There are many Sutras about Dharana, Dhyana and Samadhi in Patanjali’s seminal research. Here are a few that are relevant to this article:

3.1: Deshah bandhah chittasya dharana
Dharana is the process whereby the mind holds
on to some object, either in the body, or outside
the body, and keeps itself in that state.

3.2: Tatra pratyaya ekatanata dhyanam
When there is an unbroken flow or uninterrupted
stream of knowledge in that object or part of the
body, it is called Dhyana.

3.3: Tad eva artha matra nirbhasam svarupa
shunyam iva samadhih
When only the essence of that object, place, or
point shines forth in the mind, without any form,
that state of deep absorption is called Samadhi.
It comes in meditation when the form or the
external part drops off on its own.

3.4: Trayam ekatra samyama
When the three processes of Dharana, Dhyana,
and Samadhi are taken together as one, on the
same object, place or point, it is called Samyama.
The form has vanished, and only the meaning remains.

3.5: Tad jayat prajna lokah
Through the mastery of the three-fold process of
Samyama, the light of knowledge, transcendental
insight and higher consciousness come.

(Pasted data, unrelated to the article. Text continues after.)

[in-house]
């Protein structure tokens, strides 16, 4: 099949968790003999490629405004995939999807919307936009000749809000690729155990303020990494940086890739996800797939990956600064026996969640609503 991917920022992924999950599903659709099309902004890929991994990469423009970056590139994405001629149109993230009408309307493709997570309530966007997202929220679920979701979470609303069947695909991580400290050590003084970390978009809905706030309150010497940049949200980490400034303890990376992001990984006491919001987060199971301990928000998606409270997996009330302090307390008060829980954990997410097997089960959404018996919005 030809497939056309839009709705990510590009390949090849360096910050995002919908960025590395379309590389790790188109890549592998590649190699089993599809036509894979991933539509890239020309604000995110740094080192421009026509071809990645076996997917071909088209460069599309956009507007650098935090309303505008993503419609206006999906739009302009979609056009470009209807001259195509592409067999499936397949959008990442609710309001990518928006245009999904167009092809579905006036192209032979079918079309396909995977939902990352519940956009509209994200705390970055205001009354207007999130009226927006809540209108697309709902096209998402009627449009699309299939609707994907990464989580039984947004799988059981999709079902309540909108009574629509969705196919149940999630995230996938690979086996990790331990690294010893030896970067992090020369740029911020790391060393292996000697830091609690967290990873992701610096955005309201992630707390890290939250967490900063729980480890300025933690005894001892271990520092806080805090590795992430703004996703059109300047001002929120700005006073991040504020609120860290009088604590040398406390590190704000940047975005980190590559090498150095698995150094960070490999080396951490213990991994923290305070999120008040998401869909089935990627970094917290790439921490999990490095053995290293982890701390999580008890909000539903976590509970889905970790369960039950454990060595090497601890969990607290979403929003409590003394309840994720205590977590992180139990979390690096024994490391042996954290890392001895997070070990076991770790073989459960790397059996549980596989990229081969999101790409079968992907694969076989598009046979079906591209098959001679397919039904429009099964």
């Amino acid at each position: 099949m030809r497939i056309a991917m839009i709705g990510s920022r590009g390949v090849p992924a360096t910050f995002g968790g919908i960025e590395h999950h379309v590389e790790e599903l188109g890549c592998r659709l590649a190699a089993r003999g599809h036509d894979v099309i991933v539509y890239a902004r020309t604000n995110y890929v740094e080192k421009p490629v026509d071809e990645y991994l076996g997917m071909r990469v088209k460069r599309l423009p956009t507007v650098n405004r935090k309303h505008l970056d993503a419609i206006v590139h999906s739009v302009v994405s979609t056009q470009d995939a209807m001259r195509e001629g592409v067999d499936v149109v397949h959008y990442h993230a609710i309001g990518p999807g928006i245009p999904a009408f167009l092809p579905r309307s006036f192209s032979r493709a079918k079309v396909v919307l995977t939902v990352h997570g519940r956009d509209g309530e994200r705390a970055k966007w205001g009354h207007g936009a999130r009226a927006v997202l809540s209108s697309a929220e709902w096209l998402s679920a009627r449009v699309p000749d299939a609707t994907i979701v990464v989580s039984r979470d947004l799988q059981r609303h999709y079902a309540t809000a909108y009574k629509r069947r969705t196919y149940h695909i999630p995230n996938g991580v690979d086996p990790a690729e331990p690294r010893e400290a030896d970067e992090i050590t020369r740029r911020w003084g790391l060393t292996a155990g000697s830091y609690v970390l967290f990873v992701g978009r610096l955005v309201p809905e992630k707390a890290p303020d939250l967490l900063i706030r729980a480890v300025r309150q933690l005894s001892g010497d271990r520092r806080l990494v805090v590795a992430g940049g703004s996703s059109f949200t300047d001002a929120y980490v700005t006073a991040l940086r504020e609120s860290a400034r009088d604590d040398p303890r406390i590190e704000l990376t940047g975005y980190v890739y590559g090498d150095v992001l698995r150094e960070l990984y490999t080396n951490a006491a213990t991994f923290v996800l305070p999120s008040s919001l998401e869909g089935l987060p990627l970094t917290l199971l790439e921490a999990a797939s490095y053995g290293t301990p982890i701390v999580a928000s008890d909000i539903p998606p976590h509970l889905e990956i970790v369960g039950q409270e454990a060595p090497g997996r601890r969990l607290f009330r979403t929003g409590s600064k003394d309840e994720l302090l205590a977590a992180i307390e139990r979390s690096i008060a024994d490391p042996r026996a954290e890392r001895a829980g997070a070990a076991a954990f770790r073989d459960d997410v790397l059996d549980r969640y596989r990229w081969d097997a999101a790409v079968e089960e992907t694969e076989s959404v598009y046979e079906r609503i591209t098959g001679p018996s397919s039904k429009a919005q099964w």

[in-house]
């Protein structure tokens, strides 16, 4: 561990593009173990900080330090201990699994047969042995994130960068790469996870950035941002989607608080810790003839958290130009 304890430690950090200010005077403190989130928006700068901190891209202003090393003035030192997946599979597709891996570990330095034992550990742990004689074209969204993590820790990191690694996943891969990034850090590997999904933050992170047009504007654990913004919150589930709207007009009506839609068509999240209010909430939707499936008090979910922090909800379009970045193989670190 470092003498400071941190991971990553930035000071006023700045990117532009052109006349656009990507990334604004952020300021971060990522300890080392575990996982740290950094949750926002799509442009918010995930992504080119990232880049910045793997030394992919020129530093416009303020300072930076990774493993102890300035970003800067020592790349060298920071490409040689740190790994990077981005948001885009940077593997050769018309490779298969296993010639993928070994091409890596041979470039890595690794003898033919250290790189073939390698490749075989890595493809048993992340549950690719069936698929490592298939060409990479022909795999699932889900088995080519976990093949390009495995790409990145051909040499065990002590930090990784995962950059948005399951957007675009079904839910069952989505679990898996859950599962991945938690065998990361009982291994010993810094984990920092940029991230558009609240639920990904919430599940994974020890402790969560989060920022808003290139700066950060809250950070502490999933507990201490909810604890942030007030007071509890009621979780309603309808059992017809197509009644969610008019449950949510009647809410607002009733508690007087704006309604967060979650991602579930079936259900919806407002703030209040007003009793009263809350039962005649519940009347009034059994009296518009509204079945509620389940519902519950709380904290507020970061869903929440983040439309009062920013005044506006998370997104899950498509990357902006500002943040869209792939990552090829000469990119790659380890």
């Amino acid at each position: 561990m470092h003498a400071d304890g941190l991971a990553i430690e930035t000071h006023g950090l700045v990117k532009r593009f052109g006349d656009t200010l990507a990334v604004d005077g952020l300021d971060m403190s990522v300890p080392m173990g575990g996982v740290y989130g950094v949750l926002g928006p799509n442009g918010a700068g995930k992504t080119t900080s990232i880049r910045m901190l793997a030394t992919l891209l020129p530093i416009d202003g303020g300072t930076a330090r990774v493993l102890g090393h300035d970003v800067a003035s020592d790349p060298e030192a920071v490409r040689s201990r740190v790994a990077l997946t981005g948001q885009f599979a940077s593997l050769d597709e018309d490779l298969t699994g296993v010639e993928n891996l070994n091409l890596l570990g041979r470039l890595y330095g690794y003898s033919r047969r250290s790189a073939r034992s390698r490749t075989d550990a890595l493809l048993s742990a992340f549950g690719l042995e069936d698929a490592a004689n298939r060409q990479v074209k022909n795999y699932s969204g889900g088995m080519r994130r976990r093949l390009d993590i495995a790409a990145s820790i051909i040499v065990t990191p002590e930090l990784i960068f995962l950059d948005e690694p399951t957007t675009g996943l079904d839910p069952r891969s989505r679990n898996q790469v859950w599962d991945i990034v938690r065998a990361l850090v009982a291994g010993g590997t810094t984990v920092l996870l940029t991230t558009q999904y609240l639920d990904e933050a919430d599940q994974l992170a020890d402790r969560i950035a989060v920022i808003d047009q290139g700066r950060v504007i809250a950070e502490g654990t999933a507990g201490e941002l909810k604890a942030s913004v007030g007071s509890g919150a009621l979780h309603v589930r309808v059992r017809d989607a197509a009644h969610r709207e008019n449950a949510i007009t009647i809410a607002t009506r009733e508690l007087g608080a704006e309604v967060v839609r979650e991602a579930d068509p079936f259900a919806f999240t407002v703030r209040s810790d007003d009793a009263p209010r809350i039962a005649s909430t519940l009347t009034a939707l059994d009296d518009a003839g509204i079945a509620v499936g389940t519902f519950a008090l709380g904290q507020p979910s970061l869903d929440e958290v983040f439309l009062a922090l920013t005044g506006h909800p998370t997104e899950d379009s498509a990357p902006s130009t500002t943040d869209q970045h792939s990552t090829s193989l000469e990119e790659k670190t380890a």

3.6: Tasya bhumisu viniyogah
Samyama is gradually applied to the finer planes,
states or stages of practice.

3.7: Trayam antar angam purvebhyah
These three practices [of Dharana, Dhyana and
Samadhi] are more internal than the previous five practices.

3.8: Tad api bahir angam nirbijasya
They are, however, still more external than the
real Samadhi, which does not have an object or
even a seed object on which to concentrate.

3.9: Vyutthana nirodhah samskara
abhibhava pradurbhavau nirodhah ksana
chitta anvayah nirodhah-parinamah
That high level of mastery called nirodhah-parinamah
occurs in the transition stage
where the rising tendency of deep impressions
converges with the subsiding tendency, and the
attention of the mind field itself.

3.10: Tasya prashanta vahita samskarat
The steady flow of this state of nirodhahparinamah
continues by creating the habit of
doing the practice day after day.

3.11: Sarvarathata ekagrata ksaya udaya
chittasya samadhi-parinamah
The mastery called samadhi-parinamah is the
transition stage in which the tendency to
multi-pointedness subsides while the tendency
to one-pointedness arises.

3.12: Tatah punah shanta-uditau tulyapratyayau
chittasya ekagrata-parinimah